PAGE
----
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Cullen C. Merritt joined the O’Neill School at IUPUI in 2014 and is the founding director of the Project for Research on Organizations, Management, and Publicness Theory (PROMPT). He studies the implications of an organization’s publicness on its management strategy and performance. Additionally, he illuminates the management competencies integral to addressing complex public service challenges and the strategies that enable organizations to develop these competencies. His research, teaching, and service are motivated by the same desire to improve governance and empower managers to address public problems through innovative organizational design.
Dr. Merritt's research appears in Public Administration Review, The American Review of Public Administration, Public Administration, Perspectives on Public Management and Governance, Public Performance & Management Review, Public Personnel Management, and Punishment & Society, among other academic outlets.
He has formally advised or actively mentored over 20 students on peer-reviewed research, dissertations, and honors projects. For his teaching excellence, he was O'Neill’s sole recipient of the 2018 Indiana University Trustees’ Teaching Award based on faculty selection and earned O'Neill’s Favorite Professor of Undergraduate Programs Awards in 2018 and 2020 based on student nominations. Additionally, he was recognized as an IUPUI Athletics Favorite Professor in 2015, 2019, and 2020.
Dr. Merritt has applied his scholarly expertise to make service-related contributions to the O'Neill School, IUPUI, the public administration discipline, and the community. Most recently, he has served as president of the IUPUI Honors College Advisory Council, an advisory board member for the IUPUI Center for Research and Learning, member of the Public Personnel Management editorial board, member of the Network of Schools of Public Policy, Affairs, and Administration (NASPAA) Undergraduate Education Committee, and co-principal investigator of a contract with the City-County Council of Indianapolis and Marion County to evaluate its effectiveness as a governing body. For his service, he received the 2019 Advocate of the Dream Award from the IUPUI Black Student Union (BSU) for using his professional role on and off campus to serve students and members of the BSU.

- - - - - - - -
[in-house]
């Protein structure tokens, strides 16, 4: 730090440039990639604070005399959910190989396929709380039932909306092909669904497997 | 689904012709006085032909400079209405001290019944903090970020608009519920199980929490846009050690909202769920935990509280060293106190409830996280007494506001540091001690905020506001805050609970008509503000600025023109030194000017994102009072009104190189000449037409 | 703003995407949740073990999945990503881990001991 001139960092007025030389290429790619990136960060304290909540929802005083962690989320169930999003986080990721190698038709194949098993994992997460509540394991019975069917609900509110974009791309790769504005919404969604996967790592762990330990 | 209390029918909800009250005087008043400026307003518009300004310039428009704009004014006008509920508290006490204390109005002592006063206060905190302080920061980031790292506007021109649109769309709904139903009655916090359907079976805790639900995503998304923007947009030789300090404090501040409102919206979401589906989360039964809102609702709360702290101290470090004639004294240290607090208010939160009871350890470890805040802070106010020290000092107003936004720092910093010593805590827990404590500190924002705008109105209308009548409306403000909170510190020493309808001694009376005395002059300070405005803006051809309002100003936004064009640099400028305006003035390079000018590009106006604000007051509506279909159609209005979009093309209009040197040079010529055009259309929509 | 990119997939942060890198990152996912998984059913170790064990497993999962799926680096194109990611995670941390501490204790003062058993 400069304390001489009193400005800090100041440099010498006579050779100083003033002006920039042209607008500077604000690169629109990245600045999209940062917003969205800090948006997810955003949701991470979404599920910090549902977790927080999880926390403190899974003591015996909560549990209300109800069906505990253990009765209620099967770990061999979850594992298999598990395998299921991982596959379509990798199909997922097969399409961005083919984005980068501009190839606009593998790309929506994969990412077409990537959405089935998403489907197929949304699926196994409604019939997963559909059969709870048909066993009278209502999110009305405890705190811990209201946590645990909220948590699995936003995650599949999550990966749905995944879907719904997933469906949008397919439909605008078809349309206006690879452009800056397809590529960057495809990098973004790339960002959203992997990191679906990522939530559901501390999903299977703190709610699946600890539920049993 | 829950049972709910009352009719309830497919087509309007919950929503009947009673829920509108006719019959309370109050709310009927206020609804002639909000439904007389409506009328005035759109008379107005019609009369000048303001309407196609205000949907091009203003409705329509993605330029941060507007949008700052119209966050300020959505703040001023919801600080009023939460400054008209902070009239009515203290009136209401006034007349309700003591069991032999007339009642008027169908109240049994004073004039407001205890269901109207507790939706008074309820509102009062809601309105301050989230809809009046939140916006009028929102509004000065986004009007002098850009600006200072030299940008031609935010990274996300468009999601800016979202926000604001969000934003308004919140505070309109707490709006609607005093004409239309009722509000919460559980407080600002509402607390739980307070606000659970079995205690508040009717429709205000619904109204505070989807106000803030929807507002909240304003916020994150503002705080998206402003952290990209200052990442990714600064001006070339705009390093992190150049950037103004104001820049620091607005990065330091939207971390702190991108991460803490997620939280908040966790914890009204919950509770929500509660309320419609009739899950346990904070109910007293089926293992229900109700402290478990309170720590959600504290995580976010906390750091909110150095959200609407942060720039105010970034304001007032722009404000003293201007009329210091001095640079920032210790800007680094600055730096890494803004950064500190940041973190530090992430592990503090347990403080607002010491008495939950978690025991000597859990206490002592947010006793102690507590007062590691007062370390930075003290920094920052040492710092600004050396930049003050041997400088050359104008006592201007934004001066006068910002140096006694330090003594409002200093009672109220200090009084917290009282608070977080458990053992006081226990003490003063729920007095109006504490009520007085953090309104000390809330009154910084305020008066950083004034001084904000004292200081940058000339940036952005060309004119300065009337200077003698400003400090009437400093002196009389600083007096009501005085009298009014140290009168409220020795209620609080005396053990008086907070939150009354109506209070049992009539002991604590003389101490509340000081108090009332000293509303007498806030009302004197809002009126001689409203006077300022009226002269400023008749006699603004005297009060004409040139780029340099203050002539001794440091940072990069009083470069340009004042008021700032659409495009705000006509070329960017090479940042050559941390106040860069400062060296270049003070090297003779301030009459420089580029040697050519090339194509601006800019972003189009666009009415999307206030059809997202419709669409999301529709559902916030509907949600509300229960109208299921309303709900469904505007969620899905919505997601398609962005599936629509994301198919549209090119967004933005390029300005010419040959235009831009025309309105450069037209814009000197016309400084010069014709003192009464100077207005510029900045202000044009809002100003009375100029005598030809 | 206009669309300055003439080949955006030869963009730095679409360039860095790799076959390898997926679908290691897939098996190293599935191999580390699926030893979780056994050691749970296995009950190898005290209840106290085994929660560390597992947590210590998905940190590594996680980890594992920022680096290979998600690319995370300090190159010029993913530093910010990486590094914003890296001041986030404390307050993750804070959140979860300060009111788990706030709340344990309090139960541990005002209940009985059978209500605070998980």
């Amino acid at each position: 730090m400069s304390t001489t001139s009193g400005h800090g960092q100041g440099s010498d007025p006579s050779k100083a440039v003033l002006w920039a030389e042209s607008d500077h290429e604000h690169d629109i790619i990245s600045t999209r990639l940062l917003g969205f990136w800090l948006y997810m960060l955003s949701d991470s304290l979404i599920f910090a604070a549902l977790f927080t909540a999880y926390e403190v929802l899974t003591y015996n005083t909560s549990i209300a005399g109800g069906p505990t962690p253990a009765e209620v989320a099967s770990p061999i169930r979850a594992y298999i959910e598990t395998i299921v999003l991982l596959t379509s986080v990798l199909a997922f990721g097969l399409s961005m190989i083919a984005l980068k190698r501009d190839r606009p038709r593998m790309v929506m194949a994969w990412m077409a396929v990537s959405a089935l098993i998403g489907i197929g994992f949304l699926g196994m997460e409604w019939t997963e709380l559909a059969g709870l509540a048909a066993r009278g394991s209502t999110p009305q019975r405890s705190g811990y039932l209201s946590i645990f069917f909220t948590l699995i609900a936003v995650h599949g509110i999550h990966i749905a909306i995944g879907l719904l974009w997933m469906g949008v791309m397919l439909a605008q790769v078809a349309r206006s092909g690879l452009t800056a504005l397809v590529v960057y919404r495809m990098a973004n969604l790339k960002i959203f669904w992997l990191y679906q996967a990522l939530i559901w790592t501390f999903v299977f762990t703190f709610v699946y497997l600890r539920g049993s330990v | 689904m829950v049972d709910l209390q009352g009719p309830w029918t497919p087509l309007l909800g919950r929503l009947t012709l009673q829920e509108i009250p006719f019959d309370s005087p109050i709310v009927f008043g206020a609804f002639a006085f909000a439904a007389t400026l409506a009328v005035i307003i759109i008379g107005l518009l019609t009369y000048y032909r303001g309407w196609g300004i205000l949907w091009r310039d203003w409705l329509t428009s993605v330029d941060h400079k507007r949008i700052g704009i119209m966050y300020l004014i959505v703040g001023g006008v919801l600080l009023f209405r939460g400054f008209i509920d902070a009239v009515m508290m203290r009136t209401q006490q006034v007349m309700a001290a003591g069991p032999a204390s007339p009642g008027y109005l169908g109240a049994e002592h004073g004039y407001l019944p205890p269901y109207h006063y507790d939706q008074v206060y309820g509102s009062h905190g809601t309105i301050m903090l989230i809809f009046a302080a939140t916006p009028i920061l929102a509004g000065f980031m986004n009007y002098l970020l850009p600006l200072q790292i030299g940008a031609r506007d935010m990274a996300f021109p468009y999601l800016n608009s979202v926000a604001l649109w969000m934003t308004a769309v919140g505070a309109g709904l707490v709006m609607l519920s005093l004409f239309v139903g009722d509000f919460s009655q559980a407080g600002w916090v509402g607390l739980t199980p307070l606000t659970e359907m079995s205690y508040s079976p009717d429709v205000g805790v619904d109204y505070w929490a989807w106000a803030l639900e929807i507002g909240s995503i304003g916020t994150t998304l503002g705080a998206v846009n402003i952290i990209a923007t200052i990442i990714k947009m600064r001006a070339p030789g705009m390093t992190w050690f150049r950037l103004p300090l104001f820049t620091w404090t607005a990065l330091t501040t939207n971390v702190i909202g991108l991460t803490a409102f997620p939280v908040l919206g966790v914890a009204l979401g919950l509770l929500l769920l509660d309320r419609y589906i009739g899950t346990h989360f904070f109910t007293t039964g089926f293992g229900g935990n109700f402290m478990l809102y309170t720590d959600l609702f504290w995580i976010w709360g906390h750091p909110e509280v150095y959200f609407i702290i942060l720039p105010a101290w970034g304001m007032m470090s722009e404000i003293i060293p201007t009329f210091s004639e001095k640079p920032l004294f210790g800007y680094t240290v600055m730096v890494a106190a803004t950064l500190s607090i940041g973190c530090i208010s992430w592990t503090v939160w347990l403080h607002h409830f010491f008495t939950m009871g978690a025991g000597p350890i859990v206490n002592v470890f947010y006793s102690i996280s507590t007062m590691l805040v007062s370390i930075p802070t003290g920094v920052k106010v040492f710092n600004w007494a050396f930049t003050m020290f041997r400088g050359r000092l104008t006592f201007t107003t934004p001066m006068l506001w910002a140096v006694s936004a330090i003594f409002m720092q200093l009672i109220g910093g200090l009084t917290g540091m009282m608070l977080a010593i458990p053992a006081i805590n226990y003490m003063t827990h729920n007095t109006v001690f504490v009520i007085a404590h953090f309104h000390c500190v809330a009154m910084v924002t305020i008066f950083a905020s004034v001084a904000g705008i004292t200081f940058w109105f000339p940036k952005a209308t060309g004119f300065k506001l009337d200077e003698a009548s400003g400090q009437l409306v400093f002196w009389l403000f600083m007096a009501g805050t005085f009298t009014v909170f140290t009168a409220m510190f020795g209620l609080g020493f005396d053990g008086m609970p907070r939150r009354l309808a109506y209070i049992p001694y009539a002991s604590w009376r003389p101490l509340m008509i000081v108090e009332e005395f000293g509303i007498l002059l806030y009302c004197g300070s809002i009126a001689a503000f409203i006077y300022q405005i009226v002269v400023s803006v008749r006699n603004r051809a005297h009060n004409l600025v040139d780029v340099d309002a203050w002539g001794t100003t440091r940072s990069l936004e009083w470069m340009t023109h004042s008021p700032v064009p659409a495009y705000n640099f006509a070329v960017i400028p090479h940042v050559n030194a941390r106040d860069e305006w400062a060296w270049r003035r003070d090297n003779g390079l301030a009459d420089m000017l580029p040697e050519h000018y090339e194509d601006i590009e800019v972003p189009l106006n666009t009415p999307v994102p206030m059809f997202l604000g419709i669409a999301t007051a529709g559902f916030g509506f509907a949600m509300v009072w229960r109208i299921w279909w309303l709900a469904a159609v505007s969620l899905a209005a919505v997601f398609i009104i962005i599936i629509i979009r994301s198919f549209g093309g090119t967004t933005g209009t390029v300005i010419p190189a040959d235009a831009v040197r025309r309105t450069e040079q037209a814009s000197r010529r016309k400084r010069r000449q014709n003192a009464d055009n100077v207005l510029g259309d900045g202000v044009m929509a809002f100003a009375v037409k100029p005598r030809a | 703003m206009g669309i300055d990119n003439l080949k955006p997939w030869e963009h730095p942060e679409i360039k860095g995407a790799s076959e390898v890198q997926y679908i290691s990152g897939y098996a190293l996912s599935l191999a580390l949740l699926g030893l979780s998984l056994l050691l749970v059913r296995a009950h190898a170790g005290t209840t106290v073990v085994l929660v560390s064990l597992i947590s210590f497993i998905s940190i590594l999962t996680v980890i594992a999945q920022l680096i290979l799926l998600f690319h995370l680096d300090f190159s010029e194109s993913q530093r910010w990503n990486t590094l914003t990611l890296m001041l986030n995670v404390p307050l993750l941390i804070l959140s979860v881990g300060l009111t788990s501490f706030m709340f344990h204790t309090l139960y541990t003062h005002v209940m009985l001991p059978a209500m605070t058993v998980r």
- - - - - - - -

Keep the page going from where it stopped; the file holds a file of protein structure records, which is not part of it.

- Ph.D., Public Administration, University of Kansas, 2014
- M.P.A., University of Kansas, 2012
- B.A., Political Science, Texas A&M University, 2009
- Favorite Professor of Undergraduate Programs, O’Neill School of Public and Environmental Affairs (2020, 2018)
- Advocate of the Dream Award, IUPUI Black Student Union (2019)
- Trustees’ Teaching Award, Indiana University (2018)
- IUPUI Athletics Favorite Professor (2020, 2019, 2015)
Selected Intellectual Contributions
- “Social Equity and COVID-19: The Case of African Americans” (with J. Wright) Public Administration Review (2020)
- “What Makes an Organization Public? Managers’ Perceptions in the Mental Health and Substance Abuse Treatment System” American Review of Public Administration (2019)
- “The Cost of Saving Money: Public Service Motivation, Private Security Contracting, and the Salience of Employment Status” (with S. Kennedy and M. Kienapple) Public Performance & Management Review (2018)
- “Formalization and Consistency Heighten Organizational Rule Following: Experimental and Survey Evidence” (with E. Borry, L. Dehart-Davis, W. Kaufmann, Z. Mohr, and L. Tummers) Public Administration (2018)
- “What Individual and Organizational Competencies Facilitate Effective Collaboration? Findings from a Collaborative Governance Simulation” (with D. Kelley) Journal of Public Affairs Education (2018)
- “Good Governance, Political Experiences, and Public Support for Mandatory Sentencing: Evidence from a Progressive US State” (with J. Sundt and K. Schwaeble) Punishment and Society (2017)
- “Considering the Effects of Time on Leadership Development: A Local Government Training Evaluation” (with H. Getha-Taylor, J. Fowles, and C. Silvia) Public Personnel Management (2015)